What would an exceptional middle and high school computer science curriculum include? -... - 39 views
What would an exceptional middle and high school computer science curriculum include?
This isn't a complete answer, but one thing the very first introductory classes should require is that the students turn off all their electronic computers and actually learn to walk through algorithms with a computer that exists only on paper. (Or, I suppose, a whiteboard or a simulator.) This exercise would give the students a grounding in what is going on inside the computer as a very low level.
My first computer programming class in my Freshman year of high school was completely on paper. Although it was done because the school didn't have much money, it turned out to be very beneficial.
Another class I had in high school, that wouldn't normally be lumped into a Computer Science curriculum but has been a boon to my career, was good old Typing 101.
If you followed the CS Unplugged curriculum your students would know more about CS than most CS grads:
It's a really great intro to basic computer science concepts and very easy for students to understand. Best of all you don't even need a computer per student if your school doesn't have the budget,
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For younger students, I think that the ability to make something professional-looking, like a real grown-up would, is paramount. Sadly, I think this means that LOGO and BASIC aren't much use any more*.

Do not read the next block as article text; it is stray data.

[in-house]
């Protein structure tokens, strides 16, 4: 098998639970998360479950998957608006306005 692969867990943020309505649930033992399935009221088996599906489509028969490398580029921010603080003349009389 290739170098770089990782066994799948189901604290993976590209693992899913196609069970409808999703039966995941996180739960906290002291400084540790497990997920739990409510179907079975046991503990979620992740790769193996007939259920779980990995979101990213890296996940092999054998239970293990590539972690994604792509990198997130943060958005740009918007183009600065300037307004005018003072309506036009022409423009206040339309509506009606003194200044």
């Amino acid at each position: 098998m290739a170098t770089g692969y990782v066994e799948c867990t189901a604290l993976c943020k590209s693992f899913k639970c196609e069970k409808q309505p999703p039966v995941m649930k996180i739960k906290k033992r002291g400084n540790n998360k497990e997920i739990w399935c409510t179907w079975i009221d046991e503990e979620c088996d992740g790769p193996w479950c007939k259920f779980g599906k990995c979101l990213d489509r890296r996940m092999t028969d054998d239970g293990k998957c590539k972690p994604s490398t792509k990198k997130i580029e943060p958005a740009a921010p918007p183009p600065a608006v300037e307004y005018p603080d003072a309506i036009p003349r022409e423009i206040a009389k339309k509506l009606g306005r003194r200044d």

So, we have a few choices. You can try to write phone apps that look just like real phone apps, design interactive websites that look just like real interactive websites, or do something with embedded systems / robotics. Avoid the temptation to make these things into group projects; the main thing every student needs to experience is the process of writing code, running it, debugging it, and watching the machine react to every command.
It is important to consider what an 11 to 18-year old is familiar with in terms of mathematics and logical thinking. An average 11-year old is probably learning about fractions, simple cartesian geometry, the concept of units, and mathematical expressions. By 15, the average student will be taking algebra, and hopefully will have the all-important concept of variables under his/her belt. So much in CS is dependent on solid understanding that symbols and tokens can represent abstract concepts, values, or algorithms. Without it, it's still possible to teach CS, but it must be done in a very different way (see Scratch).
At this point, concepts such as variables, parenthesis matching, and functions (of the mathematical variety) are within easy reach. Concepts like parameter passing, strings and collections, and program flow should be teachable. More advanced concepts such as recursion, references and pointers, certain data structures, and big-O may be very difficult to teach without first going through some more foundational math.
I tend to agree strongly with those that believe a foundational education should inspire interest and enforce concepts and critical thinking over teaching any specific language, framework, system, or dogma.
The key is that the concepts in CS aren't just there for the hell of it. Everything was motivated by a real problem, and few things are more satisfying than fixing something you really want to work with a cool technique or concept you just learned.
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